For example, if you want to make people laugh, prepare a few jokes and a list of funny things to talk about. If you want people to know you’re intelligent, do a little research and put together a list of fun facts to drop into a discussion.
The point is by doing this up front, you remove all the guesswork. You're prepared with material to use when the opportunity is right.
The next step to making a great impression in group events is to engage everyone.
One thing that irritates me at group events is when you see two people having a conversation all by themselves. Sometimes they'll even talk loud enough that no one else can speak.
Don't be those people. If you're speaking, engage other people as much as you can.
You can do it by using my humbly titled: S.E.T.H.I. technique.
Smile: Simple, but very effective. In a group, you naturally trust, like and gravitate toward people with genuine smiles. In the beginning, forcing yourself to smile more might feel fake, but keep practicing. It's worth it.
Energy: Take whatever energy level you’re at now and add 50% more energy. Test it in small, anonymous places like at a coffee shop. See what kind of reactions you get. Then work up to using it at work and with your friends. You’ll be amazed at the difference. Don't believe me?
Here's the difference in action:
Talk Slower: Fast talking is a sure-fire way to make people tune out. If you're a fast-talker, forcing yourself to slow down, while awkward for you, will be a welcome change to your listeners.
Hands: Your hands can be very expressive. Adding gestures (and not hiding your hands in your pockets or crossing your arms) can dramatically improve your communication.
Eye Contact: The most socially fluent people don't avoid eye contact, nor do they stare down other people. They look at you, they look away, then they come back. You can practice this rhythm, too.
When I first moved to NYC, I wanted to go out and enjoy the nightlife but didn’t know anybody. Even though I was desperate to unwind and have fun after a long week of work, I stayed in and spent many of those nights alone.
My phone never rang, nobody texted me, I just sat there bored out of my mind. It was the WORST. I don’t want you to have any nights like that.
In the 8-minute video below, you’ll see my 2-step process for getting more invites to events and parties (and spending fewer Fridays alone).
Particularly pay attention to:
All these tactics help you once you’ve gotten a conversation to spark. But sometimes you’ll need an extra push -- a way of deeply connecting with people even if it feels a little weird at first.
That’s why I want to share one of my favorite interviews with you. It’s from a session I had with one of my good friends Ron Lieber.
Here’s just some of what we covered in our conversation:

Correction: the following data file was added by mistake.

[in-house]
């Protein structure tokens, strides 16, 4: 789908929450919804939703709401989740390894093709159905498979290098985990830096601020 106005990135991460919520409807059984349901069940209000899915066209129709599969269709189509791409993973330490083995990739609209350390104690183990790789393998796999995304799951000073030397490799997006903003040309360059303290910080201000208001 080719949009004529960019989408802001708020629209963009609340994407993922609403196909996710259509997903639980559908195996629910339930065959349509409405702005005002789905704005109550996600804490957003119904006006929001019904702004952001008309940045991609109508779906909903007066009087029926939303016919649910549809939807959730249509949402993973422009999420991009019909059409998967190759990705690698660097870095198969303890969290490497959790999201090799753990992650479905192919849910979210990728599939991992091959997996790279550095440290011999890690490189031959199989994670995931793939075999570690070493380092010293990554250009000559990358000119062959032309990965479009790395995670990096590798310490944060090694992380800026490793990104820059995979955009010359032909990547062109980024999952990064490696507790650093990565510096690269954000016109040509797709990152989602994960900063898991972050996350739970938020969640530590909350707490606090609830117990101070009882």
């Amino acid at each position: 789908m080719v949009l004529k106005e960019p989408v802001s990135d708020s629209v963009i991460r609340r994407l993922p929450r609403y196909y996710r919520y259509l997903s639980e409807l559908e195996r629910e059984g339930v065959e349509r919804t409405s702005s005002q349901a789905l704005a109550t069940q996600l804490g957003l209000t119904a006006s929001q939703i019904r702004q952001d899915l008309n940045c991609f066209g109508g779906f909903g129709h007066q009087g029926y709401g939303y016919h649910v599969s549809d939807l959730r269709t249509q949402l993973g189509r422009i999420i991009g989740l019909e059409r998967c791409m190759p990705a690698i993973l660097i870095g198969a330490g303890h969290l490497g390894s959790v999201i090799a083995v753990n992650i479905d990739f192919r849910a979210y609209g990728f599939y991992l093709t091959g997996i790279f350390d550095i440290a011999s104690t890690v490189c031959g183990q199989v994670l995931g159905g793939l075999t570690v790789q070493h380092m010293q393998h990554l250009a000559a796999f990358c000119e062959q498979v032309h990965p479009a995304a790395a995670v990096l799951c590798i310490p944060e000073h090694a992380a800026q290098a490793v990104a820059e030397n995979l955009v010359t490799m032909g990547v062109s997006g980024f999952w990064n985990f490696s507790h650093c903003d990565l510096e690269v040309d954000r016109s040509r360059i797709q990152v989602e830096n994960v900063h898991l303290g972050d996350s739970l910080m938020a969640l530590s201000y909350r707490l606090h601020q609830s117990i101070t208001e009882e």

Takes 5 minutes to review the checklist before you go out. It’ll help you confidently approach groups of people you don’t know -- and be warmly welcomed into their circle.
If you were to ask someone, they’d probably say “smile more!” That's good advice, but there is another simple technique just as powerful (if not more) -- eye contact.
It seems so obvious, but most people overlook it. They don’t consciously use eye contact, which is a shame because it is one of the most valuable tools you have at your disposal. With a half-second look, you can convey anything from confidence to insecurity to friendliness.
Eye contact is a key piece of my S.E.T.H.I. technique, but I want to give you a special eye contact challenge you can use to quickly improve how you use eye contact.
Yes, I'm asking you to test your eye contact. Notice I’m not saying “Get better at it!” I want you to see the difference when you try different types of eye contact. When done correctly, it can build rapport and intimacy. When done poorly, it can make you look like a serial killer. (We cover the difference in the clip below.)
Here's how to do it: Try holding eye contact for a second longer than you normally would. Practice on your waiter, barista, or the person at the checkout counter.
Likeability hacks: hold eye contact for a second longer than you normally would. Practice on your barista today.Tweet this
You've learned how to be more confident and taken your social skills to a whole other level. So what's next?
Look for new opportunities to test what you've learned. Remember, social skills are learned, and it gets easier with practice.
So put yourself into situations where you can try making small talk, play confidence-building games and confidently engage people in group conversation.
As you become more fluent in social situations, the rewards can be huge — from simply being more comfortable around people, to meeting a new circle of friends, to accelerated progress in your career.
Whatever your interest, I'll give you some of my best material to help you succeed.